Gay couple asked to leave apartment building because ‘homosexuals are the first to be contaminated’ by coronavirus
A gay couple were given a “warning” to leave their apartment building because “homosexuals are the first to be contaminated” by the coronavirus.
33-year-old caregiver David lives with his partner, an Uber Eats driver, in a quiet neighbourhood of the French city of Marseille. Like the rest of the country, the city has been in lockdown since March 16.
According to TÊTU, David’s partner was about to leave for work on Thursday when he discovered a horrifying handwritten note on his windshield.
“Could you please leave the residence because we know that you homosexuals are the first to be contaminated by COVID-19,” the note read.
“This is the first warning. Thank you.”
There is absolutely no evidence to suggest that gay people are more likely to contract or spread the coronavirus, although it’s thought that LGBT+ people may be more vulnerable to the disease if they do catch it, for a number of reasons.
It seems this message may have been misunderstood by some, as David has noticed an increase in threats against his colleagues at the hospital in recent days.
Recognising the handwriting on the note, he and his partner believe it was sent by a particular neighbour who previously filed a complaint against Muslim neighbours who had just married and played “oriental music”.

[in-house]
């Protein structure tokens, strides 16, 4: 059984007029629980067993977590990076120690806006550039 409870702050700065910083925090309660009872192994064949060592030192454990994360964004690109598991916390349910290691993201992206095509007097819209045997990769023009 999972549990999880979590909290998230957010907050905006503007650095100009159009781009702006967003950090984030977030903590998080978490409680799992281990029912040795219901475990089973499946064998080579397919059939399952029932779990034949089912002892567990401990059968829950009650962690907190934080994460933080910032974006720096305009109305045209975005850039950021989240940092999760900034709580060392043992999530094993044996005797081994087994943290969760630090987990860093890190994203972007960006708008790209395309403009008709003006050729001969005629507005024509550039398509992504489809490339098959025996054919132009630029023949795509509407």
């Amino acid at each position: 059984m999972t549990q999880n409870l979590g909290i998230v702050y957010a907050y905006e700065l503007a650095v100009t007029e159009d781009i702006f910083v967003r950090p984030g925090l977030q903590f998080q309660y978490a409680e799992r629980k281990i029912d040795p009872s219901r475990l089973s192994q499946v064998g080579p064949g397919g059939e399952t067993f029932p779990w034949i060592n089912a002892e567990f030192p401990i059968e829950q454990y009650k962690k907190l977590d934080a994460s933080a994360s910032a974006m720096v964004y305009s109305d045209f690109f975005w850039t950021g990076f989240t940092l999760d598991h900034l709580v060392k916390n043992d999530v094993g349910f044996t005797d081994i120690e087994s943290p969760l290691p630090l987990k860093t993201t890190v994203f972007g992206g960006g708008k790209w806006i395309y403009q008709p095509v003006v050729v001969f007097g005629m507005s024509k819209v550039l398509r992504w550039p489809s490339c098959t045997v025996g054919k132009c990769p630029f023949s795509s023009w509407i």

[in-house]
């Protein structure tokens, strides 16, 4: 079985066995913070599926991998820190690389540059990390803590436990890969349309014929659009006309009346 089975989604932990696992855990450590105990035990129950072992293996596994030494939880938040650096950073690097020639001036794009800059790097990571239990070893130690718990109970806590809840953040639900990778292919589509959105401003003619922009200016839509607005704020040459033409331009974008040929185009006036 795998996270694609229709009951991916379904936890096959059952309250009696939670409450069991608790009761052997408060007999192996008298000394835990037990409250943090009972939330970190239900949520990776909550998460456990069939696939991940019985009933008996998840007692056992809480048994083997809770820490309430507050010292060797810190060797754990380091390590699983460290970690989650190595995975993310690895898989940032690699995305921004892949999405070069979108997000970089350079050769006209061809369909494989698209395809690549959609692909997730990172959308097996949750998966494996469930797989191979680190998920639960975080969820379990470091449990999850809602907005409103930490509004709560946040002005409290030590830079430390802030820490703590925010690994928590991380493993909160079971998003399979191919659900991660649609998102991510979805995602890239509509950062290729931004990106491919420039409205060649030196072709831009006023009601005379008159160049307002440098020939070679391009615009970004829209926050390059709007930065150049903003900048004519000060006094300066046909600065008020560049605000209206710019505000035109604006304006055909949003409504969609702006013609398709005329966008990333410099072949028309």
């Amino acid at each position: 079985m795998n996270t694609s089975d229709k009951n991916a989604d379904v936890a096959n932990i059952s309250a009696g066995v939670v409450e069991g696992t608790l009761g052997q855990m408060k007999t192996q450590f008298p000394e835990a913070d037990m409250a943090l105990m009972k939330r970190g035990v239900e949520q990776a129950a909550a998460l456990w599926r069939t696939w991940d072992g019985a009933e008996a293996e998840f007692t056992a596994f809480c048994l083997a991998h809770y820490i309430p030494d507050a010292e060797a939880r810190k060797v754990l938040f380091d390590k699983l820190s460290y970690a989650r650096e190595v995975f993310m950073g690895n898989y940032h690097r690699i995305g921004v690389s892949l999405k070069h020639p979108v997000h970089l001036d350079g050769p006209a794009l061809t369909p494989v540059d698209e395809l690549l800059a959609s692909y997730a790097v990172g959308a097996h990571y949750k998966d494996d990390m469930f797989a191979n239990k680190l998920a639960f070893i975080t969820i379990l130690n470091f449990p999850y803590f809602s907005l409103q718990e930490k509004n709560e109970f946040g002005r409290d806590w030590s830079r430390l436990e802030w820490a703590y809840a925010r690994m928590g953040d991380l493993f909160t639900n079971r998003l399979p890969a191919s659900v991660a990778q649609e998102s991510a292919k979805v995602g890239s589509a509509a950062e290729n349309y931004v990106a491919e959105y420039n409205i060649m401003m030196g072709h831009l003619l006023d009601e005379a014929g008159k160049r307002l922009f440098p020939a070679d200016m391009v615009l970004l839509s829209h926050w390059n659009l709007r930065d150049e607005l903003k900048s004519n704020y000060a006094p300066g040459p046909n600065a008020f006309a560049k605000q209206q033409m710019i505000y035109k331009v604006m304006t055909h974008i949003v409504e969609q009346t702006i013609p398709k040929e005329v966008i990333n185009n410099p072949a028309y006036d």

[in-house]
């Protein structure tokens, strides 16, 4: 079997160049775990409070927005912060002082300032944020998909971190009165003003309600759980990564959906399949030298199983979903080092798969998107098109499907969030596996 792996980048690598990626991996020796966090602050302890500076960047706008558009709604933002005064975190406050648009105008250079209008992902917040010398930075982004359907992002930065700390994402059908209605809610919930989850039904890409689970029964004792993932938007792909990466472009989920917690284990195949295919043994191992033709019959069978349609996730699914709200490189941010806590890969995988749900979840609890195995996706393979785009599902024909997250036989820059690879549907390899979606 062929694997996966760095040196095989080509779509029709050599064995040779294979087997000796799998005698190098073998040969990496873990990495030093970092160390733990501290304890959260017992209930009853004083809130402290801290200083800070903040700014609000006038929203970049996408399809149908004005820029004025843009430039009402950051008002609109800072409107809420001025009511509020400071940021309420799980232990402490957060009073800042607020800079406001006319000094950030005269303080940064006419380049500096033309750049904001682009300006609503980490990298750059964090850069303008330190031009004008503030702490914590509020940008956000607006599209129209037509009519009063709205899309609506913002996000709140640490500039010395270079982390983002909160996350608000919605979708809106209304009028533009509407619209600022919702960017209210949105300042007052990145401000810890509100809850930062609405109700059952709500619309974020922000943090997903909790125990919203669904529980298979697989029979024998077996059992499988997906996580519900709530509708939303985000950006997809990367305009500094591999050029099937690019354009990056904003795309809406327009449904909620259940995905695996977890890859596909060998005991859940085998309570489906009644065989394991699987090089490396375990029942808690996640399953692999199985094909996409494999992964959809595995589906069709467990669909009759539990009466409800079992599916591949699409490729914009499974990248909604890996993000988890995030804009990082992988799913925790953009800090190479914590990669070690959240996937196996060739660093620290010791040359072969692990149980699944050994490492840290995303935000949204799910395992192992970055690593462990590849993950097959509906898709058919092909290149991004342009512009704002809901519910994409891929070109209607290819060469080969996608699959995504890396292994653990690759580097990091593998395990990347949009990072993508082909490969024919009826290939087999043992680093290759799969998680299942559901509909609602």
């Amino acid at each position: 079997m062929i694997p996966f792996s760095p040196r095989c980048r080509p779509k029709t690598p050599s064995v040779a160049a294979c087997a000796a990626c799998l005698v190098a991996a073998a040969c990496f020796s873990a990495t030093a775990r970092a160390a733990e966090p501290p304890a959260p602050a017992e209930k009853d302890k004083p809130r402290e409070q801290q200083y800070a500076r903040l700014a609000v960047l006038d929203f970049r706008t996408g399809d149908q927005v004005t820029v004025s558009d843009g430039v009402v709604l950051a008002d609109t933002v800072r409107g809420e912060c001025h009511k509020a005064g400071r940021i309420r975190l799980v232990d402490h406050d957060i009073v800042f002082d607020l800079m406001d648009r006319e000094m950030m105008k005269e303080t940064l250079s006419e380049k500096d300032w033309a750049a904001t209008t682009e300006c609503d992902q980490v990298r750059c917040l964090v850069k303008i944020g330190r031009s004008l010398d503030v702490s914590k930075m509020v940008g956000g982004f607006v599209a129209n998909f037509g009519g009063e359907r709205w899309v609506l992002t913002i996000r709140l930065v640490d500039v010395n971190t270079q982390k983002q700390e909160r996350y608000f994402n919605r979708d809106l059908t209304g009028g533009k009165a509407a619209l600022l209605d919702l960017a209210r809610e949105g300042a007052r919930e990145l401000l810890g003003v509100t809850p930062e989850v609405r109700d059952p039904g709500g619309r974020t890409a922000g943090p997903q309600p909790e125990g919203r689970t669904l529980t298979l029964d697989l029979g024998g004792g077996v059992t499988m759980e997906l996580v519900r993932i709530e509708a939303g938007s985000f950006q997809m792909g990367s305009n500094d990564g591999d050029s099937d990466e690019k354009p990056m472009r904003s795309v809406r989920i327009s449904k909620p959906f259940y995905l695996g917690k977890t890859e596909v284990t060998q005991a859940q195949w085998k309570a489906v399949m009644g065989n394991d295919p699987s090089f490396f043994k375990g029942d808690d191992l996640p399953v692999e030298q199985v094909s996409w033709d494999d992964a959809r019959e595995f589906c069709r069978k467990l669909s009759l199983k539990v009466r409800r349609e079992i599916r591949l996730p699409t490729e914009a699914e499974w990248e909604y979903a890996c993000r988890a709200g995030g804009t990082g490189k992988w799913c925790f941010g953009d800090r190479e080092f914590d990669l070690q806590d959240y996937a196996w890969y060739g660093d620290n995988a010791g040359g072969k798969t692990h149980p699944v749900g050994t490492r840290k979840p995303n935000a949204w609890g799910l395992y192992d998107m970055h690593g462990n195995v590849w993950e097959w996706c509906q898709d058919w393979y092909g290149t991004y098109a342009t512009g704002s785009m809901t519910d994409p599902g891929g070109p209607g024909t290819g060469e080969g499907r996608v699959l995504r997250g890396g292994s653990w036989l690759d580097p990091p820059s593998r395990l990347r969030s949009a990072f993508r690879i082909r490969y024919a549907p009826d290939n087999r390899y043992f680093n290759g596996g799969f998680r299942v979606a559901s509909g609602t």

“I think he is a person without intelligence and education. I think this person is certainly religious and that he truly believes in what he says,” he told TÊTU.
“To mark bulls**t like that, you have to believe it,” he added, noting that he has no proof of the person’s identity and therefore cannot challenge him directly.
The two men were so shocked by the note that they immediately took it to their local police station to report it, only to be told that the letter is “not a threat but a warning”.
They were encouraged to file a simple police complaint that would have no repercussions.
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In desperation David turned to Facebook. He received a “wave of support” after sharing his story, and it reached Bordeaux Police’s LGBT team, who have since taken up the case.
“[They] told us that they were going to make sure that it was treated, that they could perhaps recover the DNA, analyse the writing,” David said.
But with the French police also facing restrictions on their movement due to coronavirus, it could be a long time before anything comes of their complaint. In the meantime, they are left feeling vulnerable every time they move in and out of their house.
“I look a little more behind me,” David said. “My spouse has a strong character, he is rather hot-headed. I’m pretty calm. I wonder what it will be next time. Are they going to smash my car? Are they going to wait for me downstairs?”